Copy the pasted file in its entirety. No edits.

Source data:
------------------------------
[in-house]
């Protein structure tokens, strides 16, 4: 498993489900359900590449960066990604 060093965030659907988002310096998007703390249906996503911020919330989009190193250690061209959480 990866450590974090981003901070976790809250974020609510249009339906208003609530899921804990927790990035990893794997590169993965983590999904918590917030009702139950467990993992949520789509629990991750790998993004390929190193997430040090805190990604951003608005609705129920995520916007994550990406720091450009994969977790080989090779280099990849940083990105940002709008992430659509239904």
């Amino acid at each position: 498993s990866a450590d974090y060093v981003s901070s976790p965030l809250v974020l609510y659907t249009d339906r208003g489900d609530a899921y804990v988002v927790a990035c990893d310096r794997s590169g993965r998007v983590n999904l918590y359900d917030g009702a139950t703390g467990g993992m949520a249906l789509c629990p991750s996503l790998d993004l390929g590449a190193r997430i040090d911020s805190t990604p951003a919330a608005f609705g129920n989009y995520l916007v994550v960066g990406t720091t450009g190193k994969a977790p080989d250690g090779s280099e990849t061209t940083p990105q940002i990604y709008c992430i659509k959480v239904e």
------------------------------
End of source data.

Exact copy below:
[in-house]
């Protein structure tokens, strides 16, 4: 498993489900359900590449960066990604 060093965030659907988002310096998007703390249906996503911020919330989009190193250690061209959480 990866450590974090981003901070976790809250974020609510249009339906208003609530899921804990927790990035990893794997590169993965983590999904918590917030009702139950467990993992949520789509629990991750790998993004390929190193997430040090805190990604951003608005609705129920995520916007994550990406720091450009994969977790080989090779280099990849940083990105940002709008992430659509239904």
């Amino acid at each position: 498993s990866a450590d974090y060093v981003s901070s976790p965030l809250v974020l609510y659907t249009d339906r208003g489900d609530a899921y804990v988002v927790a990035c990893d310096r794997s590169g993965r998007v983590n999904l918590y359900d917030g009702a139950t703390g467990g993992m949520a249906l789509c629990p991750s996503l790998d993004l390929g590449a190193r997430i040090d911020s805190t990604p951003a919330a608005f609705g129920n989009y995520l916007v994550v960066g990406t720091t450009g190193k994969a977790p080989d250690g090779s280099e990849t061209t940083p990105q940002i990604y709008c992430i659509k959480v239904e």